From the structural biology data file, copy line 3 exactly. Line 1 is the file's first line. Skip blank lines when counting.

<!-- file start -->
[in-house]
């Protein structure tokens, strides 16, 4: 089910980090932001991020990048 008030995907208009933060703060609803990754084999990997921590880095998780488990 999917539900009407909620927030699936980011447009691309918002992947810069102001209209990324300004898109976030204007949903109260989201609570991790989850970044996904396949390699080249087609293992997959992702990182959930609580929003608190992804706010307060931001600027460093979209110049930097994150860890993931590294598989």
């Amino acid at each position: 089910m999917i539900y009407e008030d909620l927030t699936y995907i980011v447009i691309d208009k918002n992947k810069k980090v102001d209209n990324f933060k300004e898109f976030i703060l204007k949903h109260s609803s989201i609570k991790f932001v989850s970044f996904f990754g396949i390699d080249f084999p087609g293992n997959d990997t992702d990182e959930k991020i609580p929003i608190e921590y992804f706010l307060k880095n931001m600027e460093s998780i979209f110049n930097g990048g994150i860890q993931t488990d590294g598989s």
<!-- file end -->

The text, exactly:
């Amino acid at each position: 089910m999917i539900y009407e008030d909620l927030t699936y995907i980011v447009i691309d208009k918002n992947k810069k980090v102001d209209n990324f933060k300004e898109f976030i703060l204007k949903h109260s609803s989201i609570k991790f932001v989850s970044f996904f990754g396949i390699d080249f084999p087609g293992n997959d990997t992702d990182e959930k991020i609580p929003i608190e921590y992804f706010l307060k880095n931001m600027e460093s998780i979209f110049n930097g990048g994150i860890q993931t488990d590294g598989s």